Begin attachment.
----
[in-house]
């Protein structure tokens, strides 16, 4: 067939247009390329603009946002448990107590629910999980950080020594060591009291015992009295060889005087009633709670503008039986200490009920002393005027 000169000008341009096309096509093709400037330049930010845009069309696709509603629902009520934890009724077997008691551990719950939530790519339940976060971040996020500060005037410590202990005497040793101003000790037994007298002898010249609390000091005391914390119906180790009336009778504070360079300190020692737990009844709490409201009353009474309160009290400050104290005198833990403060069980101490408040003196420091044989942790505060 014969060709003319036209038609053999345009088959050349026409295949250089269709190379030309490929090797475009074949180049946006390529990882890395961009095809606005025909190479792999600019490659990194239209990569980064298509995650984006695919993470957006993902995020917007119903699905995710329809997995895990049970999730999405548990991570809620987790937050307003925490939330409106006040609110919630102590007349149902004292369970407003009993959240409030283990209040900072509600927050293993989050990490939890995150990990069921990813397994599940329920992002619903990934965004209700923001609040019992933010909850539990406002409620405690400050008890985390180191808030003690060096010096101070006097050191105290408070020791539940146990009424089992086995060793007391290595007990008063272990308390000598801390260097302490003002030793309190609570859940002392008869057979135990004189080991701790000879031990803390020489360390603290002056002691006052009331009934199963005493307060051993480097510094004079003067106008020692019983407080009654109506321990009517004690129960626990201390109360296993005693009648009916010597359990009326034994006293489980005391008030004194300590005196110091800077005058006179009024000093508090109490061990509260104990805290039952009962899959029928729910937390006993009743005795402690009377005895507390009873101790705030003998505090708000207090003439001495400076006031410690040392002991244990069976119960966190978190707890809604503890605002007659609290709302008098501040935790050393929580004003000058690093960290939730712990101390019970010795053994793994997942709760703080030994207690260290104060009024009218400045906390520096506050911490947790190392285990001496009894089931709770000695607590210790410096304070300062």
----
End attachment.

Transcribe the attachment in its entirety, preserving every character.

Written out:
[in-house]
């Protein structure tokens, strides 16, 4: 067939247009390329603009946002448990107590629910999980950080020594060591009291015992009295060889005087009633709670503008039986200490009920002393005027 000169000008341009096309096509093709400037330049930010845009069309696709509603629902009520934890009724077997008691551990719950939530790519339940976060971040996020500060005037410590202990005497040793101003000790037994007298002898010249609390000091005391914390119906180790009336009778504070360079300190020692737990009844709490409201009353009474309160009290400050104290005198833990403060069980101490408040003196420091044989942790505060 014969060709003319036209038609053999345009088959050349026409295949250089269709190379030309490929090797475009074949180049946006390529990882890395961009095809606005025909190479792999600019490659990194239209990569980064298509995650984006695919993470957006993902995020917007119903699905995710329809997995895990049970999730999405548990991570809620987790937050307003925490939330409106006040609110919630102590007349149902004292369970407003009993959240409030283990209040900072509600927050293993989050990490939890995150990990069921990813397994599940329920992002619903990934965004209700923001609040019992933010909850539990406002409620405690400050008890985390180191808030003690060096010096101070006097050191105290408070020791539940146990009424089992086995060793007391290595007990008063272990308390000598801390260097302490003002030793309190609570859940002392008869057979135990004189080991701790000879031990803390020489360390603290002056002691006052009331009934199963005493307060051993480097510094004079003067106008020692019983407080009654109506321990009517004690129960626990201390109360296993005693009648009916010597359990009326034994006293489980005391008030004194300590005196110091800077005058006179009024000093508090109490061990509260104990805290039952009962899959029928729910937390006993009743005795402690009377005895507390009873101790705030003998505090708000207090003439001495400076006031410690040392002991244990069976119960966190978190707890809604503890605002007659609290709302008098501040935790050393929580004003000058690093960290939730712990101390019970010795053994793994997942709760703080030994207690260290104060009024009218400045906390520096506050911490947790190392285990001496009894089931709770000695607590210790410096304070300062």